Fig 1: pCAMBIA vector harboring OsRuvB gene.



Screening of putative transgenic plants
 
PCR analysis
 
T0 putative transgenic chickpea plants were screened for the presence of OsRuvB gene through PCR using gene-specific primers (Eurofins Genomics, India Pvt. Ltd.). Genomic DNA from the young leaves of T0 and wild-type chickpea plants was isolated using CTAB method (Saghai-Maroof et al., 1984) and plasmid DNA from E. coli DH5α was isolated using mini-prep plasmid isolation kit (Qiagen) (Fig 2a). PCR reactions were carried out in 20 µl reaction mixture containing 50 ng DNA, 2 µl of 10X PCR buffer (G-Biosciences), 0.5 µl of 10 mM of each forward (5'-CATCTCTCAGGAGC TAGGTAGT-3') and reverse (5'-GATGTCTGTTGTCCGATC TCTC-3') primers, 0.5 µl of 10 mM dNTP (Thermo Scientific) and 2.5 U Taq DNA polymerase (G-Biosciences). PCR was performed in Benchtop thermocycler (G-Biosciences). The PCR was carried out at the following conditions: initial denaturation at 95°C for 10 min followed by 35 cycles of denaturation at 94°C for 1 min, annealing at 52°C for 1.5 min, extension at 72°C for 1.5 min and finally a cycle of extension at 72°C for 10 min. The PCR products were resolved on 1.5% agarose gel and visualized on UV gel documentation system (Alpha Infotech).
 

Fig 2: (a) 0.8% agarose gel showing plasmid DNA. Lane l- uncut lambda DNA; P- Plasmid DNA. (b) 1.5% agarose gel showing PCR amplification of plasmid DNA using OsRuvB gene-specific primer.


 
Southern hybridization
 
The stable integration and copy number of transgene in transgenic chickpea plants were confirmed through Southern hybridization using Blot + nylon membrane, Biotin Deacalabel DNA Labelling Kit and Biotin Chromogenic Detection Kit (Thermo Fischer). Genomic DNA of T0 generation plants carrying OsRuvB gene and plasmid DNA was subjected to EcoRI digestion and blotted on nylon membrane. The PCR amplified 957 bp fragments of OsRuvB were eluted from the gel using GET Agarose DNA Kit (G Biosciences) and labeled with non-radioactive Biotin-labeled probe using Biotin Deacalabel DNA Labelling Kit (Thermo Fischer). The membrane was pre-hybridized with salmon sperm DNA at 42°C for 3 hours in hybridization chamber and hybridized with 957 bp biotin-labeled probe at 42°C for overnight. Biotin chromogenic detection kit (Thermo Fischer) was used to detect the hybridization signals.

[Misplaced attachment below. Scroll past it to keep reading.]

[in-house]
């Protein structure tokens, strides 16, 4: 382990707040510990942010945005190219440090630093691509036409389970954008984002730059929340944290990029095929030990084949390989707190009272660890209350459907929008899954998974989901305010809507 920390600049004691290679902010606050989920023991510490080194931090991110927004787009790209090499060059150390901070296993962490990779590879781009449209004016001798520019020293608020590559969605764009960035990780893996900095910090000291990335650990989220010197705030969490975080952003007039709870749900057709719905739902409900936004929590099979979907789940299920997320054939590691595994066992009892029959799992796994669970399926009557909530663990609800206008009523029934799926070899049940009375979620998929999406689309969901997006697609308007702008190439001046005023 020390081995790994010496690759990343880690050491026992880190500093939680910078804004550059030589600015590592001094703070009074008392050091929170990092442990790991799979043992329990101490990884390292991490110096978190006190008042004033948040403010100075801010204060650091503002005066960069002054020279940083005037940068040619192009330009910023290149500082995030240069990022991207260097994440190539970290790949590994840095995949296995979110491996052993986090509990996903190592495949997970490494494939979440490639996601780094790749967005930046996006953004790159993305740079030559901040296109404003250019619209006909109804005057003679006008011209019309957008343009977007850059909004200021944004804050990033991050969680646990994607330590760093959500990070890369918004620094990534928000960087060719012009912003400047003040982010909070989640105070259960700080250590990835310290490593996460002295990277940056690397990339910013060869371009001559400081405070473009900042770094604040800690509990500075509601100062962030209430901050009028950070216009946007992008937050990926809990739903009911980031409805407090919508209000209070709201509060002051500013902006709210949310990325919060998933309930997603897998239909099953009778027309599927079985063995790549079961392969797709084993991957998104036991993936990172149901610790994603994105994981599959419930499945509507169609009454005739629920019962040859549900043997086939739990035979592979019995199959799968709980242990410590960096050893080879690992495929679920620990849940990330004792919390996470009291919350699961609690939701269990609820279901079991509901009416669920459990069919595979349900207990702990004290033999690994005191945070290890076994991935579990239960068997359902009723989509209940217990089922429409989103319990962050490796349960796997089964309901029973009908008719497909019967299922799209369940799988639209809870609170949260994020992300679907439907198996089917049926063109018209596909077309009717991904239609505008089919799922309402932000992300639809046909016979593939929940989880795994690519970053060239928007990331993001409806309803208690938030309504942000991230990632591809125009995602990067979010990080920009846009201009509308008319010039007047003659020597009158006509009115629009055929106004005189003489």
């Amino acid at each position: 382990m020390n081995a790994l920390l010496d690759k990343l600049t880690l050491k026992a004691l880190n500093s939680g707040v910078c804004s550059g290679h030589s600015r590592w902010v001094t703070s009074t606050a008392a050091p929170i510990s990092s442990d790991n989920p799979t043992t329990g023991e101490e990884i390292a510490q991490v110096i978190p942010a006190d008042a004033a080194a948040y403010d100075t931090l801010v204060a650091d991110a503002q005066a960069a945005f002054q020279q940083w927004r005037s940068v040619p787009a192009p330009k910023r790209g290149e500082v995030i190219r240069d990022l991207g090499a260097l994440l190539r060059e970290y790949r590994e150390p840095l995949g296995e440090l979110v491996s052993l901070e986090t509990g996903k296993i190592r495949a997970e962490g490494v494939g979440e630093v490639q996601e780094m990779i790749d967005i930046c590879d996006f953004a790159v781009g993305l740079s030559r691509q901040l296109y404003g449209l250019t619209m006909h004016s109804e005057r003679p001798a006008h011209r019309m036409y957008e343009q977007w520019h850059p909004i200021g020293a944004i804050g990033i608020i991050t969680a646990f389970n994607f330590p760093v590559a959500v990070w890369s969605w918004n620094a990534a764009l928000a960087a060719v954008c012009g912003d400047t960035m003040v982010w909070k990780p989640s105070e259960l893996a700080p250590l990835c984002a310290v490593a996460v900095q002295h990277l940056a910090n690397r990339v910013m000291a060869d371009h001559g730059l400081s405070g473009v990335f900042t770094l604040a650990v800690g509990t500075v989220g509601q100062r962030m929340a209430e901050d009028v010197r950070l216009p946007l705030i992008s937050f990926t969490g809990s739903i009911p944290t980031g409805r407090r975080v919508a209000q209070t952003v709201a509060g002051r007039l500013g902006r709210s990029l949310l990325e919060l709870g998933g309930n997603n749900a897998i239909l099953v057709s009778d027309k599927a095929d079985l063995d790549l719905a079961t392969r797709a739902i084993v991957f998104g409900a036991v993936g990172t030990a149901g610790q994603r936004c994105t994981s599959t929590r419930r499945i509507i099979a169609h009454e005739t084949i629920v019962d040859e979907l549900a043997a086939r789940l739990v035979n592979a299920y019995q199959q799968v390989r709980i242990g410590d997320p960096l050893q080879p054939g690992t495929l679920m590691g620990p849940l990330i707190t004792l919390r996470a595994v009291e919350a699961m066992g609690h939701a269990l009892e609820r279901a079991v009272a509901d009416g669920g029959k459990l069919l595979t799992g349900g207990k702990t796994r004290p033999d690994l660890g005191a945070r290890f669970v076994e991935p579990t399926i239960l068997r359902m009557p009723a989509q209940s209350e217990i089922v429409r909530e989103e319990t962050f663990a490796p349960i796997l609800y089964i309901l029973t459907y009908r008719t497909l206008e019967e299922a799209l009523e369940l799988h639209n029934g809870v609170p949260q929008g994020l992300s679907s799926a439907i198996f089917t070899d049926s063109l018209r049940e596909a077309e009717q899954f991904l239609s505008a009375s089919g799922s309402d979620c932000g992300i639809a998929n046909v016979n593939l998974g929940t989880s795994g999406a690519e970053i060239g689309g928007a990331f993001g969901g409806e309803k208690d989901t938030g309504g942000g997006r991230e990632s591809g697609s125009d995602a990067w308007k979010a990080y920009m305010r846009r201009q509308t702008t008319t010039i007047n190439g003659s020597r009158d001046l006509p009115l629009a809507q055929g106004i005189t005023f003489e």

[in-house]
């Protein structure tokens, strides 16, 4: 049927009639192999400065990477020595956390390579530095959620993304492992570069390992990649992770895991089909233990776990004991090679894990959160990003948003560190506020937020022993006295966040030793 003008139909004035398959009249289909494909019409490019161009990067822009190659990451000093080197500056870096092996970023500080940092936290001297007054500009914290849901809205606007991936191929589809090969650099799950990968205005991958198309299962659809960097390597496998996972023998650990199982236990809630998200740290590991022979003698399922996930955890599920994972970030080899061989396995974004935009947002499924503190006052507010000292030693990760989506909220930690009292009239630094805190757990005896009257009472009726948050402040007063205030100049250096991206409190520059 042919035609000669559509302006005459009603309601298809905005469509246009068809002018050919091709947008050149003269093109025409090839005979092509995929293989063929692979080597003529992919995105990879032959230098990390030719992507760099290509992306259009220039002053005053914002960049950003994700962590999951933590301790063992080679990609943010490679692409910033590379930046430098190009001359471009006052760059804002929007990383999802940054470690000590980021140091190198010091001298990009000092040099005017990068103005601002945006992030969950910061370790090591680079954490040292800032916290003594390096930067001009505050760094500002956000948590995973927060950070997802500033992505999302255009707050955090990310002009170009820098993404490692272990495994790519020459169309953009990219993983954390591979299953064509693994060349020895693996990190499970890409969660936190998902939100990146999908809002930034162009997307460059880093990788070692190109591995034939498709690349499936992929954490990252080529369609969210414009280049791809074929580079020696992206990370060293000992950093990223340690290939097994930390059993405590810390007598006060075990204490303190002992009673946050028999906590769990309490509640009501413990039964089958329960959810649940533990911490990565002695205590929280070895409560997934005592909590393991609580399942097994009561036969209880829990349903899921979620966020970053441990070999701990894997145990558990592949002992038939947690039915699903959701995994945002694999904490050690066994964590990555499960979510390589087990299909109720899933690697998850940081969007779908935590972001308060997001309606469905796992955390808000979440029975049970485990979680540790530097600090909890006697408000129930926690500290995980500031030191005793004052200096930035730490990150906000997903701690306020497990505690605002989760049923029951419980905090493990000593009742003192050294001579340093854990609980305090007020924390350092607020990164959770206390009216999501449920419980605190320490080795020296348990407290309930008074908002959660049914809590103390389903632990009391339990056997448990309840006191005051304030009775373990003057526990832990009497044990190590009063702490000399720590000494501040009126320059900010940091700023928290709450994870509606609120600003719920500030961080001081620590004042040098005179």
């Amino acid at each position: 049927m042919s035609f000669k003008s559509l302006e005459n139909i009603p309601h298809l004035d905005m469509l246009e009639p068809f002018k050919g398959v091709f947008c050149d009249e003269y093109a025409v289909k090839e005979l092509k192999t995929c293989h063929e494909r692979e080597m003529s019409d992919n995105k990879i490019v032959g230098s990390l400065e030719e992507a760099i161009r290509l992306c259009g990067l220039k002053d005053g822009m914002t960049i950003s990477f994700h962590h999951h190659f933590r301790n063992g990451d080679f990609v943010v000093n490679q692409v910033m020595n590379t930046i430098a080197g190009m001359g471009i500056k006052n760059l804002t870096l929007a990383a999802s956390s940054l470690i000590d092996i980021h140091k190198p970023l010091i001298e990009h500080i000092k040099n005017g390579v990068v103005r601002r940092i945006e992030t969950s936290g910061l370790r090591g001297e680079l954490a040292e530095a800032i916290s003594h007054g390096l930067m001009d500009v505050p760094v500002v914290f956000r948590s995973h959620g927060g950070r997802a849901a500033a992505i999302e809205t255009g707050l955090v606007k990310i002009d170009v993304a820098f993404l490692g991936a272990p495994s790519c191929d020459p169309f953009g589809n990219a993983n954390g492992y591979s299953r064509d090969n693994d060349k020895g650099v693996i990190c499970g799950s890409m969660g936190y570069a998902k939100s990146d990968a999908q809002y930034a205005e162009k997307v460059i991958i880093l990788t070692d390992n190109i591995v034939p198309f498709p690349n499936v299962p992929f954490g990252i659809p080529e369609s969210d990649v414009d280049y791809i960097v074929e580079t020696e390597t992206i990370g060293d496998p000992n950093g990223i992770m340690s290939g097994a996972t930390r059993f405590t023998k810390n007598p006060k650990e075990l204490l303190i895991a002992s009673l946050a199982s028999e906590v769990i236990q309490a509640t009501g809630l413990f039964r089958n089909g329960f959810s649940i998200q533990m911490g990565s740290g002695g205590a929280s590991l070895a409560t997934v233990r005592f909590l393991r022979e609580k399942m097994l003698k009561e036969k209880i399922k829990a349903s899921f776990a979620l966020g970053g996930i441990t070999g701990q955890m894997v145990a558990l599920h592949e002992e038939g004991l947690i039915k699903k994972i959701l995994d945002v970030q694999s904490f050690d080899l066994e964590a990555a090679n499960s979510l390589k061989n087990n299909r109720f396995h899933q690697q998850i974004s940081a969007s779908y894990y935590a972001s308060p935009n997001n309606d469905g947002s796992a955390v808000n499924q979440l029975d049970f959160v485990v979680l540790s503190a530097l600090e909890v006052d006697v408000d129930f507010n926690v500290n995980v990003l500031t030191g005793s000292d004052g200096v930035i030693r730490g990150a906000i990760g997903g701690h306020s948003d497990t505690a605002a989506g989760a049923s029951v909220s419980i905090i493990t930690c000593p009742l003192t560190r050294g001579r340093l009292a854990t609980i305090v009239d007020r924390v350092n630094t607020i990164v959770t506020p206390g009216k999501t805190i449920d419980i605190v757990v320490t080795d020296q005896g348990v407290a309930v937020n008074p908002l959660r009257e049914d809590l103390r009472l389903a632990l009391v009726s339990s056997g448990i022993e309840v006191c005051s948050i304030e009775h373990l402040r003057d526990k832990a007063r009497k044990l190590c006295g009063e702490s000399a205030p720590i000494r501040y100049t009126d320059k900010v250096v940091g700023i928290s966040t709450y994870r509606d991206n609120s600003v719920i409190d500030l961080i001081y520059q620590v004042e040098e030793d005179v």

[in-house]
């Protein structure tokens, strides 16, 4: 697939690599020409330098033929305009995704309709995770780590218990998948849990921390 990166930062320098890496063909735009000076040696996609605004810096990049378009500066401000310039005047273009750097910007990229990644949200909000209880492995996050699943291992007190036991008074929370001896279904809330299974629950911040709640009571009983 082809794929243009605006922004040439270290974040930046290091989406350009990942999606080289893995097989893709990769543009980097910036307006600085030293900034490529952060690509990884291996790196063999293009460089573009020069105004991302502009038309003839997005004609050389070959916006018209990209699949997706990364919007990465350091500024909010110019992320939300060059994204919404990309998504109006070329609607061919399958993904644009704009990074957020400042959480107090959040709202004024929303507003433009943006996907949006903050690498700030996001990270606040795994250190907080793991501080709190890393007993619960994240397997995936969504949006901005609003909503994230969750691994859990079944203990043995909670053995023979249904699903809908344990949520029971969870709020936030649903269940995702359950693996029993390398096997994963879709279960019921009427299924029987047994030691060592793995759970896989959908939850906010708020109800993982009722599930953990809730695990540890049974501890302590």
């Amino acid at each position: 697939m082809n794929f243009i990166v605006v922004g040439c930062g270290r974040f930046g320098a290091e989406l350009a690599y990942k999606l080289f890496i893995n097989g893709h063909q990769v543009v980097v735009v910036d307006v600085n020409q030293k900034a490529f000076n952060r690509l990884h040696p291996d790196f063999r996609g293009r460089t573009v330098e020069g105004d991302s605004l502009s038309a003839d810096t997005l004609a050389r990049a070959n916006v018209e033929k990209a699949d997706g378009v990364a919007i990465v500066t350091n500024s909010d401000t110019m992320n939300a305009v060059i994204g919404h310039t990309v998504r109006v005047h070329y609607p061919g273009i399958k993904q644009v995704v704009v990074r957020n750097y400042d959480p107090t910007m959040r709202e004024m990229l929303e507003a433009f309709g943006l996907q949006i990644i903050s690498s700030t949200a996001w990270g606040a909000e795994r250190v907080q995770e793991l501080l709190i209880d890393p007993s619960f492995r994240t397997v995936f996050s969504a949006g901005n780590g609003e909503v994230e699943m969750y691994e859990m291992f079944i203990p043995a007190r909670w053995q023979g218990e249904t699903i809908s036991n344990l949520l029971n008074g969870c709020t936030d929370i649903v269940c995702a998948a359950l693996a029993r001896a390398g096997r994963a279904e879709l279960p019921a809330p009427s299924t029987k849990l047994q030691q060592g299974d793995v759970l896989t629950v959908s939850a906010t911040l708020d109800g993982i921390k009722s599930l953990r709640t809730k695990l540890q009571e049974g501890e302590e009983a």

Real-time PCR analysis
 
A simple quantitative real-time PCR (Applied Biosystems 7500) procedure was used to determine the copy number of transgene in transgenic chickpea plants using standard curve as described by Ahmad et al., (2005). Gene-specific primers were designed to amplify an amplicon of 100 bp. Amplification was carried out in a 20 μl (Thermo Fischer) reaction mixture containing Maxima SYBR Green real-time PCR Master Mix (2X) (10 μl), forward (5'-GAAGCTAATAGT GGTGCAGTGA-3') and reverse (5'-CTCCTTTGGG AAATC GGAACATA-3') primers (0.5 μl each) (Thermo Fischer), template DNA (2.0 μl) and nuclease-free water (7.0 μl) (Thermo Fischer). Thermal cycling conditions used were as follows: initial denaturation at 95°C for 3 min followed by 40 cycles of denaturation at 95°C for 30 sec, annealing at 52°C for 40 sec and extension at 72°C for 50 sec. Standard curve for detection of transgene copy number was generated using different known concentrations of pCAMBIA1301. The template concentration was determined using ND-1000 Nano-drop spectrophotometer. The ABI 7500 Detection Software was used for data analysis and determination of cycle threshold (Ct). At the end of the elongation step of each PCR cycle the fluorescence of SYBR Green I was monitored. After amplification, a melting curve was acquired by heating at 95°C for 20 min with data collection at 0.2°C intervals, using ABI7500 software.
 
Transgene copy number calculation